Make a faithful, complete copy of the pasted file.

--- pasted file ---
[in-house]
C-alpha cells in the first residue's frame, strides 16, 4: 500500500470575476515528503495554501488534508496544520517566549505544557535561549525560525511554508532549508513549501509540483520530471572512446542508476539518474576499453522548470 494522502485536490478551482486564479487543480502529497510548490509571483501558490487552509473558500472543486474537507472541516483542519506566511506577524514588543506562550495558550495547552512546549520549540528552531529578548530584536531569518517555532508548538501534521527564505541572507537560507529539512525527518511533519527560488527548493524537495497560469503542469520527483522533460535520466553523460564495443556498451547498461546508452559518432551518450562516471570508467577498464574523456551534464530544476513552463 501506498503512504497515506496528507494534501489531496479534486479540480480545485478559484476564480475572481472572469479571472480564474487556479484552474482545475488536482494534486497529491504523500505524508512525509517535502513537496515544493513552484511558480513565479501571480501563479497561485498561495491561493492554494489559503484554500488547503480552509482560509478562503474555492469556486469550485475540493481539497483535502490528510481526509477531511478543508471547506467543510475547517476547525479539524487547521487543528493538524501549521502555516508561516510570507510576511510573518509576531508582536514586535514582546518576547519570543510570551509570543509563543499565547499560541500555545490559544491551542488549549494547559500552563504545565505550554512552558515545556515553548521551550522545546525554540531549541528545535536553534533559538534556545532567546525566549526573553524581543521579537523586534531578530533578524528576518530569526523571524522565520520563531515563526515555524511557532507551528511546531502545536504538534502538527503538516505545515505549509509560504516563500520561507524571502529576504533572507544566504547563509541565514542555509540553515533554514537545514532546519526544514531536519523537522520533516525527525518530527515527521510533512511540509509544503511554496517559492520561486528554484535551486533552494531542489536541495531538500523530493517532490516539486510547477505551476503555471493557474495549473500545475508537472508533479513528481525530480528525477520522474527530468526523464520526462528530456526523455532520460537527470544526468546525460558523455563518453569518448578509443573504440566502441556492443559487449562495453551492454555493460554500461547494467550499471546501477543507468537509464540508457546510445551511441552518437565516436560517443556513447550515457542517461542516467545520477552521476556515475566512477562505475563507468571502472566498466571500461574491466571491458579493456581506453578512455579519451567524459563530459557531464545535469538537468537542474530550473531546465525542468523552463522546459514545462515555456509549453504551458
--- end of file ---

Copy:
[in-house]
C-alpha cells in the first residue's frame, strides 16, 4: 500500500470575476515528503495554501488534508496544520517566549505544557535561549525560525511554508532549508513549501509540483520530471572512446542508476539518474576499453522548470 494522502485536490478551482486564479487543480502529497510548490509571483501558490487552509473558500472543486474537507472541516483542519506566511506577524514588543506562550495558550495547552512546549520549540528552531529578548530584536531569518517555532508548538501534521527564505541572507537560507529539512525527518511533519527560488527548493524537495497560469503542469520527483522533460535520466553523460564495443556498451547498461546508452559518432551518450562516471570508467577498464574523456551534464530544476513552463 501506498503512504497515506496528507494534501489531496479534486479540480480545485478559484476564480475572481472572469479571472480564474487556479484552474482545475488536482494534486497529491504523500505524508512525509517535502513537496515544493513552484511558480513565479501571480501563479497561485498561495491561493492554494489559503484554500488547503480552509482560509478562503474555492469556486469550485475540493481539497483535502490528510481526509477531511478543508471547506467543510475547517476547525479539524487547521487543528493538524501549521502555516508561516510570507510576511510573518509576531508582536514586535514582546518576547519570543510570551509570543509563543499565547499560541500555545490559544491551542488549549494547559500552563504545565505550554512552558515545556515553548521551550522545546525554540531549541528545535536553534533559538534556545532567546525566549526573553524581543521579537523586534531578530533578524528576518530569526523571524522565520520563531515563526515555524511557532507551528511546531502545536504538534502538527503538516505545515505549509509560504516563500520561507524571502529576504533572507544566504547563509541565514542555509540553515533554514537545514532546519526544514531536519523537522520533516525527525518530527515527521510533512511540509509544503511554496517559492520561486528554484535551486533552494531542489536541495531538500523530493517532490516539486510547477505551476503555471493557474495549473500545475508537472508533479513528481525530480528525477520522474527530468526523464520526462528530456526523455532520460537527470544526468546525460558523455563518453569518448578509443573504440566502441556492443559487449562495453551492454555493460554500461547494467550499471546501477543507468537509464540508457546510445551511441552518437565516436560517443556513447550515457542517461542516467545520477552521476556515475566512477562505475563507468571502472566498466571500461574491466571491458579493456581506453578512455579519451567524459563530459557531464545535469538537468537542474530550473531546465525542468523552463522546459514545462515555456509549453504551458